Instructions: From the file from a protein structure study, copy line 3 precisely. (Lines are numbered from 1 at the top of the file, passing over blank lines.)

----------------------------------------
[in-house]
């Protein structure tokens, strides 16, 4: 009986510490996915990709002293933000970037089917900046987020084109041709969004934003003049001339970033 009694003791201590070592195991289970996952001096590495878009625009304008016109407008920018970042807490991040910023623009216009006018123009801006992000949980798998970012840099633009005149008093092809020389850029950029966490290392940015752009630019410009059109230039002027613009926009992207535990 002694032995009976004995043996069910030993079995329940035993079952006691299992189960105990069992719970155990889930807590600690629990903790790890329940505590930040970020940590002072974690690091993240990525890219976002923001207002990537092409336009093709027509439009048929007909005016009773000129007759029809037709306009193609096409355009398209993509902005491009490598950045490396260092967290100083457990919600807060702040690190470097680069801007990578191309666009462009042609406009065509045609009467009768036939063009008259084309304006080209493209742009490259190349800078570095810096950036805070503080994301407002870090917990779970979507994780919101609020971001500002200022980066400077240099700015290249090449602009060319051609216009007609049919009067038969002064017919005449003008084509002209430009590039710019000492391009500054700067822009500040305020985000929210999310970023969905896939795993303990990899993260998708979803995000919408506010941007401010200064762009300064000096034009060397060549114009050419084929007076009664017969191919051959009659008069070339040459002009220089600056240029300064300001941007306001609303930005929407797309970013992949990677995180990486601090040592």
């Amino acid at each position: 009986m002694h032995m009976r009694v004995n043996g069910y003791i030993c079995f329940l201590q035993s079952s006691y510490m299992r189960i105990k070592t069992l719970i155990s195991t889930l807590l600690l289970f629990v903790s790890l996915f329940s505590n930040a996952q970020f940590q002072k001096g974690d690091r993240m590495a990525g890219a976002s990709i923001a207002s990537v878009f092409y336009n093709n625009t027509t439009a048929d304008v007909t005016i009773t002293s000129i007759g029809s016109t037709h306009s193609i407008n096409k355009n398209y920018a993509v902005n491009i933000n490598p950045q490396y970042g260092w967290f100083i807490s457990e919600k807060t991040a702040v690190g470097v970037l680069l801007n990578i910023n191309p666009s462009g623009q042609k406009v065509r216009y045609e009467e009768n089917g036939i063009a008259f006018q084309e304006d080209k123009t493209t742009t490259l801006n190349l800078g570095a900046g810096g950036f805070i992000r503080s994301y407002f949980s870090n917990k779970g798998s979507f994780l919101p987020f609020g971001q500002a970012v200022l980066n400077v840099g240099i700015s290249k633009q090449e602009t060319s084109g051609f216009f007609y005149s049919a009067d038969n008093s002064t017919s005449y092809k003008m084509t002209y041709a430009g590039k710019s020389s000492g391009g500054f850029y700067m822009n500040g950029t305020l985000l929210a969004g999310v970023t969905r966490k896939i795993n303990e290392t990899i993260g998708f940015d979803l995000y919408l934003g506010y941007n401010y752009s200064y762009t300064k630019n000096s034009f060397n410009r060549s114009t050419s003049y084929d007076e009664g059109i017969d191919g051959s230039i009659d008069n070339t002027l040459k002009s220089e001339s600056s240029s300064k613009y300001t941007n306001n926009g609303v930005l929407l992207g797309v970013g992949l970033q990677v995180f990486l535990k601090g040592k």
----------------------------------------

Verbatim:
């Amino acid at each position: 009986m002694h032995m009976r009694v004995n043996g069910y003791i030993c079995f329940l201590q035993s079952s006691y510490m299992r189960i105990k070592t069992l719970i155990s195991t889930l807590l600690l289970f629990v903790s790890l996915f329940s505590n930040a996952q970020f940590q002072k001096g974690d690091r993240m590495a990525g890219a976002s990709i923001a207002s990537v878009f092409y336009n093709n625009t027509t439009a048929d304008v007909t005016i009773t002293s000129i007759g029809s016109t037709h306009s193609i407008n096409k355009n398209y920018a993509v902005n491009i933000n490598p950045q490396y970042g260092w967290f100083i807490s457990e919600k807060t991040a702040v690190g470097v970037l680069l801007n990578i910023n191309p666009s462009g623009q042609k406009v065509r216009y045609e009467e009768n089917g036939i063009a008259f006018q084309e304006d080209k123009t493209t742009t490259l801006n190349l800078g570095a900046g810096g950036f805070i992000r503080s994301y407002f949980s870090n917990k779970g798998s979507f994780l919101p987020f609020g971001q500002a970012v200022l980066n400077v840099g240099i700015s290249k633009q090449e602009t060319s084109g051609f216009f007609y005149s049919a009067d038969n008093s002064t017919s005449y092809k003008m084509t002209y041709a430009g590039k710019s020389s000492g391009g500054f850029y700067m822009n500040g950029t305020l985000l929210a969004g999310v970023t969905r966490k896939i795993n303990e290392t990899i993260g998708f940015d979803l995000y919408l934003g506010y941007n401010y752009s200064y762009t300064k630019n000096s034009f060397n410009r060549s114009t050419s003049y084929d007076e009664g059109i017969d191919g051959s230039i009659d008069n070339t002027l040459k002009s220089e001339s600056s240029s300064k613009y300001t941007n306001n926009g609303v930005l929407l992207g797309v970013g992949l970033q990677v995180f990486l535990k601090g040592k």